The Donald Trump administration may have hammered the final nail in the coffin for low-paid Indian information technology workers out on outsourcing gigs in the US.

On March 31, the US Citizenship and Immigration Services issued a memo providing guidance to its officers that not all computer programmer positions qualify for the H-1B visas that allow foreign professionals to work in the US for up to six years. Currently, these visas are heavily utilised by India’s $150-billion IT sector to fly relatively inexpensive engineers to the US.

The memo emphasised that “an entry-level computer programmer position would not generally qualify as a position in a specialty occupation.” So, in order to secure an H-1B visa, companies must now prove that their employees posses specialised knowledge required for highly-skilled positions. Alongside, on April 3, the US Citizenship and Immigration Services announced multiple measures to check H-1B visa fraud and abuse, including targeted visits to workplaces.

For the H-1B programme, the US government defines a specialty occupation as “one requiring theoretical and practical application of a body of highly specialised knowledge and the attainment of a bachelor’s degree or higher (or its equivalent) in the field of specialty.”

“The upshot is that a computer programming position is not automatically a specialty occupation,” Ron Hira, an associate professor at Washington DC’s Howard University, who specialises in offshoring and high-skill immigration, explained via email. “The burden will be on the employer to demonstrate that the computer programming position it is trying to fill with an H-1B worker meets the ‘specialty occupation’ requirement.”

“The job itself must be a specialty occupation,” he added.

Anecdotal evidence suggests that over 50% of the Indian H-1B applicants seeking computer programmer positions are generally employed at wage-level 1 (that is, entry-level), according to Poorvi Chothani, managing partner at LawQuest, an immigration law firm with offices in the US and India.

Hira’s analysis of approved labour condition applications for entry-level computer programmes in the 2015 financial year reflect the clear dominance of Indian IT companies. Labour condition applications are the first step in the H-1B visa application process.

“In my opinion, the Indian companies have not been 100% compliant with the H-1B programme,” Chothani explained, “This is because Indian companies who use the H-1B programme through their affiliate companies in the US get as many people as they can at entry-level positions because you pay the least salary at Level 1.”

With that option now under scrutiny, the US arms of Indian IT companies may be forced to send better educated and more experienced workers; they’ll, thus, be applying for H-1B visas for employees above the entry-level. “It makes a huge difference to the numbers because there could be anywhere from a 5% to 30% salary jump in these (Level-2) positions, depending on where they are working,” Chothani added.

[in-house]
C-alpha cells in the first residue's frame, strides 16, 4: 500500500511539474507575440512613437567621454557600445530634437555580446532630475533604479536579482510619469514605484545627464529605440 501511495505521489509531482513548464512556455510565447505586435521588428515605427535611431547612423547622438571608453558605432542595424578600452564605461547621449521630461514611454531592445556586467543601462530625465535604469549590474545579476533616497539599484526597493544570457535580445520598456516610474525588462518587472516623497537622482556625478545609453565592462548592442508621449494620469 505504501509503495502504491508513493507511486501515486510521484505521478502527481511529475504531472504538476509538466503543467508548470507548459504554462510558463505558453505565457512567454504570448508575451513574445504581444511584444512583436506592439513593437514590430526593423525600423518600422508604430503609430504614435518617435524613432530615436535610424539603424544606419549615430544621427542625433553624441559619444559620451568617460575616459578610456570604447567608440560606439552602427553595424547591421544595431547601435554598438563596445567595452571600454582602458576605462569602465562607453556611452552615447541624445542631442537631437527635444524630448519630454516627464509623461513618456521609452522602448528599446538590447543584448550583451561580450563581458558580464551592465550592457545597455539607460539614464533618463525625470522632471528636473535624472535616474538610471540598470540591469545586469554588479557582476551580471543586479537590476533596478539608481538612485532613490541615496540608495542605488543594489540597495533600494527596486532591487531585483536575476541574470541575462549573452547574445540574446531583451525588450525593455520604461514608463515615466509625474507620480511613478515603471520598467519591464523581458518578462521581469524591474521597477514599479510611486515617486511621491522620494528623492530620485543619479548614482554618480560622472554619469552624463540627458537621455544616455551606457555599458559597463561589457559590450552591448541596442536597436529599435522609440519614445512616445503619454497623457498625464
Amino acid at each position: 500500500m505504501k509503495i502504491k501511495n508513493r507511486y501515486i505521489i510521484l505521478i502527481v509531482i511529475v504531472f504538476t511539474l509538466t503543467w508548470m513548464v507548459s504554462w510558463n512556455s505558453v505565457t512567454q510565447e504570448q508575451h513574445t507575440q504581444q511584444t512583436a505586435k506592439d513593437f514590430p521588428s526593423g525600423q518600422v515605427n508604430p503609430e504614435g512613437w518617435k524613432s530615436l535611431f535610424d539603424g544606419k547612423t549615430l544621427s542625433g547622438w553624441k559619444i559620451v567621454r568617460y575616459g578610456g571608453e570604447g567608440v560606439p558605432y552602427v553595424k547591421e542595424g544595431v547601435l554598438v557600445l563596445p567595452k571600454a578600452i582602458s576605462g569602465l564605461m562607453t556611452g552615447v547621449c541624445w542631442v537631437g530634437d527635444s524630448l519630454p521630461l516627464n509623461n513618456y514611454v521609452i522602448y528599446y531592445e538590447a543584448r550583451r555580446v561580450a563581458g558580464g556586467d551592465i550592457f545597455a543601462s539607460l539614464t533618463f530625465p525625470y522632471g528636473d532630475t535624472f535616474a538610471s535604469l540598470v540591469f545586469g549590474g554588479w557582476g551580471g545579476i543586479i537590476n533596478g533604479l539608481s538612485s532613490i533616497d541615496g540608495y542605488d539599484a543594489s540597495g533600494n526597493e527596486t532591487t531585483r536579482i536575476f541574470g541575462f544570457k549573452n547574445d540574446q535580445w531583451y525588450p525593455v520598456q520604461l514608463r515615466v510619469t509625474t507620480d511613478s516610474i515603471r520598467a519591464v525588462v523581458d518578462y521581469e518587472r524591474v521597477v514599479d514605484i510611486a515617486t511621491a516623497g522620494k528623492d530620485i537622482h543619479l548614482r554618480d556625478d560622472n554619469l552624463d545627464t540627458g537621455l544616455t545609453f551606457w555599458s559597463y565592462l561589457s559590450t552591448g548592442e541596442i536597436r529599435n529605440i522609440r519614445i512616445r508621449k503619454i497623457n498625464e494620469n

The National Association of Software and Services Companies, a trade group that represents the Indian IT industry, played down the possible impact of the new US Citizenship and Immigration Services memo. “The clarifying guidance should have little impact on NASSCOM members as this has been the adjudicatory practice for years and also, as several of our member executives have noted recently, they are applying for visas for higher-level professionals this year,” the association said in an emailed statement.

The Indian IT sector has been preparing for this sort of tightening for some time now. For instance, TCS, India’s largest IT services company, has sharply reduced the number of US visa applications: In 2016, it filed only 4,000 compared to 14,000 the year before. In 2015, the company also began tweaking its business model to effectively operate in “a visa-constraint regime,” former TCS CEO N Chandrasekaran explained in January.

Late last year, Infosys, the second-largest in the sector, too, signalled that it would look to hire local talent more aggressively in the US, a far cry from the turn of the decade when such companies were infamously called out for “body shopping“ – ie, hiring Indian software professionals to use them on short-term projects elsewhere.

Despite all such evasive action, though, the US clampdown will hurt the sector. “It’ll be a short-term jolt,” said Sanjoy Sen, a former Deloitte partner and doctoral researcher at UK’s Aston Business School, although the exact magnitude of the impact will depend on the size of the companies and their levels of preparation. Smaller firms with a headcount in the hundreds, in particular, may be harder hit, Sen said.

Companies will also have to contend with the impact of Brexit – Europe is Indian IT’s second-largest market – as well as an apparent slowdown in work permit approvals for Indian techies in Singapore, an important international hub for the sector. “Sadly, what has happened is that these global events have converged in terms of timing and, therefore, it enhanced the total combined impact,” Sen added.

There may be more trouble in the offing: Four immigration bills currently in the US Congress could further affect the H-1B programme.

“With both the houses being predominantly Republican, there is a great chance that the four immigration bills that are pending in Congress may be passed in some form or other,” said LawQuest’s Chothani, “and some of the measures proposed in the bills are going to make engaging foreign nationals expensive and difficult.”

This article first appeared on Quartz.